This manual is a guide for those who perform the holy ritual of taharah, preparation of Jewish deceased for burial. Originally written for the Chevrah Kadisha of Northern New Mexico, a chevrah that includes six shuls that differ extensively in their levels of observance, this manual is intended for use by any community. It is for all Jews.
This expanded 5th Edition is specially formatted for ease of use in the taharah room as well as for education and teaching. Music has long been known to enhance the beauty and kavanah of the ritual. This edition is unique in that it includes the musical chanting notations of the Hebrew chant scholar, Rabbi Shefa Gold. This book is an essential resource to those who help midwife souls from this world to the next.
This respected manual is used throughout England, Canada, and the United States, and is now available in both Perfect Bound and Spiral Bound editions. The spiral binding makes the book easier to use in the taharah room.
In today's modern Jewish society we are faced with an increasing number of interfaith families in which one spouse is Jewish and the other is not. When the Jewish spouse requests that their non-Jewish loved-one be buried as a Jew, a dilemma arises. How does one prepare a non-Jew for burial using Jewish traditions? Many chevrot and synagogues simply deny the request, stating that Jewish practices are for Jews only. Yet with so many families now expressing interest in this, it is time to create such a ritual. This book is the first of its kind in the field of Jewish death rituals, and extends the scope of the current Jewish umbrella under which our dead are respectfully prepared for burial. Every Chevrah Kadisha needs to be ready to handle the changing times of today's world, and thus, every community in which there are mixed-religion marriages needs this manual.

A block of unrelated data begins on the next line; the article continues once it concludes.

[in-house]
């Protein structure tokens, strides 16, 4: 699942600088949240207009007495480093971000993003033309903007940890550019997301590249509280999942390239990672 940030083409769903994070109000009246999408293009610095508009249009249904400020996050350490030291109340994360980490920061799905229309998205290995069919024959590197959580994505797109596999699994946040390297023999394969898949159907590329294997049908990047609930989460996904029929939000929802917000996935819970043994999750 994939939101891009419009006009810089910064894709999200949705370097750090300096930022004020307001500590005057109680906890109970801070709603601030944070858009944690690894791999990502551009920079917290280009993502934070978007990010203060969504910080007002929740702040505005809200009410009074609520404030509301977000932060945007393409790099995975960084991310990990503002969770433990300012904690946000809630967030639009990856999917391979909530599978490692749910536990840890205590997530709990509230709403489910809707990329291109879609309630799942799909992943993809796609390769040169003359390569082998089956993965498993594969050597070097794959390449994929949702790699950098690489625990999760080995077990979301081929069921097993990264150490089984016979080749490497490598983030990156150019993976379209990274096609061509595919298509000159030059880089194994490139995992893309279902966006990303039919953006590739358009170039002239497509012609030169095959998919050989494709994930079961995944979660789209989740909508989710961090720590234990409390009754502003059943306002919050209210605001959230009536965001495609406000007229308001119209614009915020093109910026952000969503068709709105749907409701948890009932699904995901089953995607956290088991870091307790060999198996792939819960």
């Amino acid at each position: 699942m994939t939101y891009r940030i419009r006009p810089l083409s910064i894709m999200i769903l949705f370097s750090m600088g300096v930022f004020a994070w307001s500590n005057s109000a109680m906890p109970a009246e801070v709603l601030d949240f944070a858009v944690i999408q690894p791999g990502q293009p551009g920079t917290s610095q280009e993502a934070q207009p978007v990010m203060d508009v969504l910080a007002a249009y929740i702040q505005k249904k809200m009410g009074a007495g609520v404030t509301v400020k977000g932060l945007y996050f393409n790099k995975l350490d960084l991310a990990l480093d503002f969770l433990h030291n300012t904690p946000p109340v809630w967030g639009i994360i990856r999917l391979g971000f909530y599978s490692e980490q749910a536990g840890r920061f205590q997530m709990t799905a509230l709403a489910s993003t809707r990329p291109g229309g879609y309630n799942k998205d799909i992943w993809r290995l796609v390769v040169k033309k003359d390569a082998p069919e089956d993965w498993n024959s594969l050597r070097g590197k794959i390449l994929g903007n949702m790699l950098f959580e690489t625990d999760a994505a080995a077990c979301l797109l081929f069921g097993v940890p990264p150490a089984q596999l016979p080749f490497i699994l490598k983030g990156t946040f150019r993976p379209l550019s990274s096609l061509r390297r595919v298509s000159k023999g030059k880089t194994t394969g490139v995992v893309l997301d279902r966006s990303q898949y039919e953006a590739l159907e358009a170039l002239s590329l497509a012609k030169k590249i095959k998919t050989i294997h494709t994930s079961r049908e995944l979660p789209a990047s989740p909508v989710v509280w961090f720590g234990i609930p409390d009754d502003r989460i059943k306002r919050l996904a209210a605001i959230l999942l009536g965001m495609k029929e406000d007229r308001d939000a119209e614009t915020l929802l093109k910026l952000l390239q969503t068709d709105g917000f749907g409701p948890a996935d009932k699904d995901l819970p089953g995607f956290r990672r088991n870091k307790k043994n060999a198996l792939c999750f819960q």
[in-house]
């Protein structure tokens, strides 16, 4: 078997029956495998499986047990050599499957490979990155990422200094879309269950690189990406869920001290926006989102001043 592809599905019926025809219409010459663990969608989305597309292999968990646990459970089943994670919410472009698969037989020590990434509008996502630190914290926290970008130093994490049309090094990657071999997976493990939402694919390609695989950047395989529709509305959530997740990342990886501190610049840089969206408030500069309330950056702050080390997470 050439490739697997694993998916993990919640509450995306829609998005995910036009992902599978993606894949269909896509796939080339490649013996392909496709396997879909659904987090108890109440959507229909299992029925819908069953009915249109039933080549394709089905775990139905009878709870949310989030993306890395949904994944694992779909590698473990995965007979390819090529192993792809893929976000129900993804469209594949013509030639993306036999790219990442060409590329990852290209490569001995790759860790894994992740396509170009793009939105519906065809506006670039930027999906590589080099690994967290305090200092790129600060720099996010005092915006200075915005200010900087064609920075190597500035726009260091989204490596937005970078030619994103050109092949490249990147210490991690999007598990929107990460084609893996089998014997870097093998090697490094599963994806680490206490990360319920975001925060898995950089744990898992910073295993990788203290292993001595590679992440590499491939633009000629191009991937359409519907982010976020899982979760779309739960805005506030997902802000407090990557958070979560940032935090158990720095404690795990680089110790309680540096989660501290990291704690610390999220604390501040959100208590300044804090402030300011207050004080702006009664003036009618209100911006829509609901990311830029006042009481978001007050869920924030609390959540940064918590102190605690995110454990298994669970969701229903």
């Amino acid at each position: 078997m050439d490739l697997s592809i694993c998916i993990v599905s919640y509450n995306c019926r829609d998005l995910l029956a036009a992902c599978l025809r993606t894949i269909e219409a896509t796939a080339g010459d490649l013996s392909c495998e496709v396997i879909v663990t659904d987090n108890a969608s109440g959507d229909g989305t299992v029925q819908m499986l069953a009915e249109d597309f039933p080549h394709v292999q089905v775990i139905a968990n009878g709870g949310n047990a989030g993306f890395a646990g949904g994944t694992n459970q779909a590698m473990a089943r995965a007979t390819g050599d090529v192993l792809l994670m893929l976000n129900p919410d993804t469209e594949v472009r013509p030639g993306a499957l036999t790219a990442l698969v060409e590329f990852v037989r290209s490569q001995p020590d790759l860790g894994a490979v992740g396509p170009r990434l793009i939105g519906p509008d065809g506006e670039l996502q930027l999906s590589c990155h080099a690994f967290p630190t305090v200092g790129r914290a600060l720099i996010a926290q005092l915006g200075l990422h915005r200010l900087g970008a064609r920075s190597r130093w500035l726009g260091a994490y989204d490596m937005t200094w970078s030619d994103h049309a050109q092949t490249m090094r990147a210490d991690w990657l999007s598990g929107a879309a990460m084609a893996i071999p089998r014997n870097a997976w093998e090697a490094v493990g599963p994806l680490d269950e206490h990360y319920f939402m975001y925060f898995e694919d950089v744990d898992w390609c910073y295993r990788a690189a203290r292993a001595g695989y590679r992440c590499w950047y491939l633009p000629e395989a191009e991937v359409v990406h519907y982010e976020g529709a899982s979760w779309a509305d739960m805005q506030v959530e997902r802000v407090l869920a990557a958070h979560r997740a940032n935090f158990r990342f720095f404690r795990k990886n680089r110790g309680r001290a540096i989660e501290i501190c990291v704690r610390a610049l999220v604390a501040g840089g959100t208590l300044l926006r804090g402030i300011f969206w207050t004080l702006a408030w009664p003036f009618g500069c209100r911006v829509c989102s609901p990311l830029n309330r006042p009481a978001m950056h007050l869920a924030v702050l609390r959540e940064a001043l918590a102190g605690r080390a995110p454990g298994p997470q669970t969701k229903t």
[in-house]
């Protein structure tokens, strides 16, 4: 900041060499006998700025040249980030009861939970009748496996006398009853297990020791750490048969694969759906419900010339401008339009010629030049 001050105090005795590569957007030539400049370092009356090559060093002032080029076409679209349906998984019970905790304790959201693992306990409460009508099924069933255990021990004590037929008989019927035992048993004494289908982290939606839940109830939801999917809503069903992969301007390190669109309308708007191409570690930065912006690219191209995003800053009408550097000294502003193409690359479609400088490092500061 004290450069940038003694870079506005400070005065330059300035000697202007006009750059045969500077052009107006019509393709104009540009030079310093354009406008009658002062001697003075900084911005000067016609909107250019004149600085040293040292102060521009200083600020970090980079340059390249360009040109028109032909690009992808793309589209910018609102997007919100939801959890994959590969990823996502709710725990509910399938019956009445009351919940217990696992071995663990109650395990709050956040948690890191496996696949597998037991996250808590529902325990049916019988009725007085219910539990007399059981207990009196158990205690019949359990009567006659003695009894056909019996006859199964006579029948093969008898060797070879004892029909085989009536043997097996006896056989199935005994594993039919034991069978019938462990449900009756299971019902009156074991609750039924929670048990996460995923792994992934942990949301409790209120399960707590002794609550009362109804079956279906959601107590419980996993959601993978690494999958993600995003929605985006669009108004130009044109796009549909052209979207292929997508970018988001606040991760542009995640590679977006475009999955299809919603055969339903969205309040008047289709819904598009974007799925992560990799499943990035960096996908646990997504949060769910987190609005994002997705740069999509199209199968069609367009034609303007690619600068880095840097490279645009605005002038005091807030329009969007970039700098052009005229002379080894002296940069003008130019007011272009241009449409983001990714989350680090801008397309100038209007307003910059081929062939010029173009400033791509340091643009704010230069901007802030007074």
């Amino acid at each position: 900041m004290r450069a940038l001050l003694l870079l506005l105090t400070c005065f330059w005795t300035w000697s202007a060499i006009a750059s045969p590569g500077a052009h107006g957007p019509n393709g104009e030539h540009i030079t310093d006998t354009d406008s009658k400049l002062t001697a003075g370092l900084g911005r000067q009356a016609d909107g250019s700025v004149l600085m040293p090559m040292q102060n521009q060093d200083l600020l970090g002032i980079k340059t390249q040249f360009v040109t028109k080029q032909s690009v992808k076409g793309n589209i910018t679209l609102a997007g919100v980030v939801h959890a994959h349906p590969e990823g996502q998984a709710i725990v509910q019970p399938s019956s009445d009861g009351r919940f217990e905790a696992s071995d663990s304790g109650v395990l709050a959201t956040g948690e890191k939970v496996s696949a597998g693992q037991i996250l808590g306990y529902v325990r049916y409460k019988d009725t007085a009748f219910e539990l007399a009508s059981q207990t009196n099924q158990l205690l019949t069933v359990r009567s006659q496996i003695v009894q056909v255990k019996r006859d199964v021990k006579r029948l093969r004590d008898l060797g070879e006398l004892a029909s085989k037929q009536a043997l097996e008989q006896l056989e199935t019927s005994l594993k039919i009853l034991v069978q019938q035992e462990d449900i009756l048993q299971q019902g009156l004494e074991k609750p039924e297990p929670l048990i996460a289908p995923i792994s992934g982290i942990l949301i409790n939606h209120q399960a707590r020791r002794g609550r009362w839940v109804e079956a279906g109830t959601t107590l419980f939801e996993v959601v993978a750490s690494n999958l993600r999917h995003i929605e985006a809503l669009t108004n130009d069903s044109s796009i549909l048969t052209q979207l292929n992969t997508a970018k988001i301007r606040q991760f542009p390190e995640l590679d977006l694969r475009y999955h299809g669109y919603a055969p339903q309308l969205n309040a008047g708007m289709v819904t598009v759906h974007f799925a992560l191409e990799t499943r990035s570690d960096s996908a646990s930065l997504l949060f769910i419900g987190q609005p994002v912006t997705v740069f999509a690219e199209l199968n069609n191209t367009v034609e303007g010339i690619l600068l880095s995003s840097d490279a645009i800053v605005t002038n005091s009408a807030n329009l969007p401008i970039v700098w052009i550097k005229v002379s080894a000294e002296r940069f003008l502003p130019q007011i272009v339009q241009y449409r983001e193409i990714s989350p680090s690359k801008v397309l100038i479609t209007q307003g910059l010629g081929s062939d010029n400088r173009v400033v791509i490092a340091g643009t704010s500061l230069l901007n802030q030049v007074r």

For centuries, Jews have prepared their dead for burial using a ritual known as taharah, which means purification. Drawn from sacred texts and Jewish theology, this rite is traditionally conducted according to time-tested procedures, by a trained team called a Chevrah Kadisha.
Today, however, families are asking their rabbis and hospice chaplains to improvise new rituals based upon this ancient one. They may want to perform the ritual themselves, for example; to insert original elements; or to confront Jewish law and perform it for a loved one who will be cremated, or who is not Jewish.
Discussion of these issues has led to the question: How much modification can be allowed? At what point is the ritual no longer a Jewish purification, and by what standard? What bare-bones elements make taharah unique, and satisfy its requirements? What can be allowed, and what is forbidden?
This is the inquiry that the authors, a hospice chaplain and an experienced Chevrah Kadisha leader, explore and discuss in an open-minded exchange.